The Internet of Things ecosystem is presented as an integrative model in which plenty of the objects around us are expected to be networked and connected to the Internet to arrange new types of services and increase its efficiency [92,93]. This type of device can improve the execution of our daily tasks, but the increasing connectivity and computational power of such devices result in a natural increase of related vulnerabilities (hardware, firmware, communications), which can be exploited and therefore increase the probability of being attacked. Additionally, some Internet of Things devices can be classified as security-critical and their malfunction can lead to irreversible harm to the physical system being controlled and to the users who depend on it [94]. The main activities stage of an IoT application includes data acquisition, data processing, data storage, and data transmission [11].
Generally, the IoT ecosystem includes a physical environment where the device is deployed to perform some specific function (i.e., operate as a sensor or actuator), which communicate through a LPWAN up to the cloud, where data is then pre-processed and aggregated for analytics on the business side of the network. However, there are several constraints and challenges associated with the design, development, and deployment of IoT applications, which include limited resources, interoperability, device heterogeneity, and security. Additionally, many companies tend to accelerate the development of their products, often leaving security behind [95]. This may cause several security issues in the IoT ecosystem, such as backdoors that are inadvertently created in the design and development stages.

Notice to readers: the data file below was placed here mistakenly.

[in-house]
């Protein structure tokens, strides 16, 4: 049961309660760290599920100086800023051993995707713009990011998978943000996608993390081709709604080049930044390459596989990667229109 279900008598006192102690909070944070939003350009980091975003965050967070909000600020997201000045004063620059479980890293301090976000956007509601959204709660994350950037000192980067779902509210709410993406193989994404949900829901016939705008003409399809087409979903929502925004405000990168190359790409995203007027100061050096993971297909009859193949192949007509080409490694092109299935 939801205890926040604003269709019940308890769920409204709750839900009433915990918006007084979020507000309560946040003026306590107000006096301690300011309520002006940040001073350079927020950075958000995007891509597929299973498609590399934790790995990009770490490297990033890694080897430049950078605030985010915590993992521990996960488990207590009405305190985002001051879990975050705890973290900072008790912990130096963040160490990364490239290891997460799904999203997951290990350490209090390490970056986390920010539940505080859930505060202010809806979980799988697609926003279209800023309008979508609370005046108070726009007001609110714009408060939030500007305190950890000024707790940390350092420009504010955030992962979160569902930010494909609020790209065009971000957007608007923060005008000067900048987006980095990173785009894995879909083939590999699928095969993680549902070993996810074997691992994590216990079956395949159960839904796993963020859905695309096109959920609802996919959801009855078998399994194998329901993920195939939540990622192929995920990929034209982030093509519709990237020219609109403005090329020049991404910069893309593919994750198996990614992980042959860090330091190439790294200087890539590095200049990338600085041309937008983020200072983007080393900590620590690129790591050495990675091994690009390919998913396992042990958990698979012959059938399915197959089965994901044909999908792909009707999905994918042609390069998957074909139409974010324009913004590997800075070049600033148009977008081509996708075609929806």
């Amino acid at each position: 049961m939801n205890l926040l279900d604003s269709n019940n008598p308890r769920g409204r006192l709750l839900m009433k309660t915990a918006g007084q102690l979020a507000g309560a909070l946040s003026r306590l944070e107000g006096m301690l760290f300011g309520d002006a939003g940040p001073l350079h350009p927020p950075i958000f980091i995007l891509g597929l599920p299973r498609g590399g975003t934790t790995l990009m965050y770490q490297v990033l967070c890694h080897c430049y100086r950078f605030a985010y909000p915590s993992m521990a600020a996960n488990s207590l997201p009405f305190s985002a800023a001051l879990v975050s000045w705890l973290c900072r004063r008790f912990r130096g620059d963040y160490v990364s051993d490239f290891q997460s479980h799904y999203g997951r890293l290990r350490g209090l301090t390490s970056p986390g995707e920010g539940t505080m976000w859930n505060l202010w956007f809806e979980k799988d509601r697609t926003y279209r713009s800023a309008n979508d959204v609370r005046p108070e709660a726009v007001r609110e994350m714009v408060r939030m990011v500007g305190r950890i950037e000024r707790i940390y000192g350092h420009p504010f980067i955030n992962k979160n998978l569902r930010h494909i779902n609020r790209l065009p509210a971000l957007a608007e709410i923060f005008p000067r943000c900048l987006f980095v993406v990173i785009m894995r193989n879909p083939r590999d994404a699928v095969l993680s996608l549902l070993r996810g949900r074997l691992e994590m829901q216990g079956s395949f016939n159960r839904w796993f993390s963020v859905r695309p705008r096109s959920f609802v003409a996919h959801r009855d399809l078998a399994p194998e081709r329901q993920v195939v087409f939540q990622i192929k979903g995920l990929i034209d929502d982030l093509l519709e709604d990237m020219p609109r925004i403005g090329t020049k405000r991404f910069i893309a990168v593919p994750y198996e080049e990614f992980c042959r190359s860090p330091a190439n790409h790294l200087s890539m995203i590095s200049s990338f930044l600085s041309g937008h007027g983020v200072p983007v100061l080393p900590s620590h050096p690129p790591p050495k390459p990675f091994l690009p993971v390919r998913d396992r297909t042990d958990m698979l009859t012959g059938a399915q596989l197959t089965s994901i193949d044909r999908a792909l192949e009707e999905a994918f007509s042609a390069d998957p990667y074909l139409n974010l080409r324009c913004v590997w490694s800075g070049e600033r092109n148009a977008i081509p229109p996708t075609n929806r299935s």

Therefore, due to the pervasiveness of IoT technologies, its designers and developers must reinforce security into applications and devices from scratch, rather than chasing the loss. Given this, it is crucial to have a specific and precise set of attack vectors to easily put forward a strategy to better respond to increasing threats that affect the overall IoT ecosystem. This approach will ensure that vulnerable points are identified in a general architecture and specific responses are used to prevent an attack or to mitigate its impact if it occurs. Thus, it is relevant to describe in detail all the attack vectors and provide, for each of them, a defense strategy. To systematize this environment, a set of attack vectors for LPWAN-based IoT applications is proposed in Figure 12, which includes three different communication networks, namely LPWAN, Backhaul Network, and Internet, of which, different types of malicious attacks can be put forward. In the attack vectors set, IoT devices are represented by a bicycle and a temperature sensor, that communicate using LPWAN technologies. These communications are carried out wirelessly to the LPWAN gateways, which are connected using a backhaul network with the LPWAN server. This architecture is common to those found in technologies like LoRaWAN [96,97,98,99,100,101], Sigfox [102,103,104] and NB-IoT [50,64,105]. The gateways form the bridge between IoT devices and the LPWAN server through a backhaul network. In turn, the LPWAN server uses an internet connection (typically over HTTPS) to the Cloud/Analytics Services to process the data transmitted by the IoT devices. After processing, information is transmitted using an internet connection (typically over HTTPS) to client applications on the business side.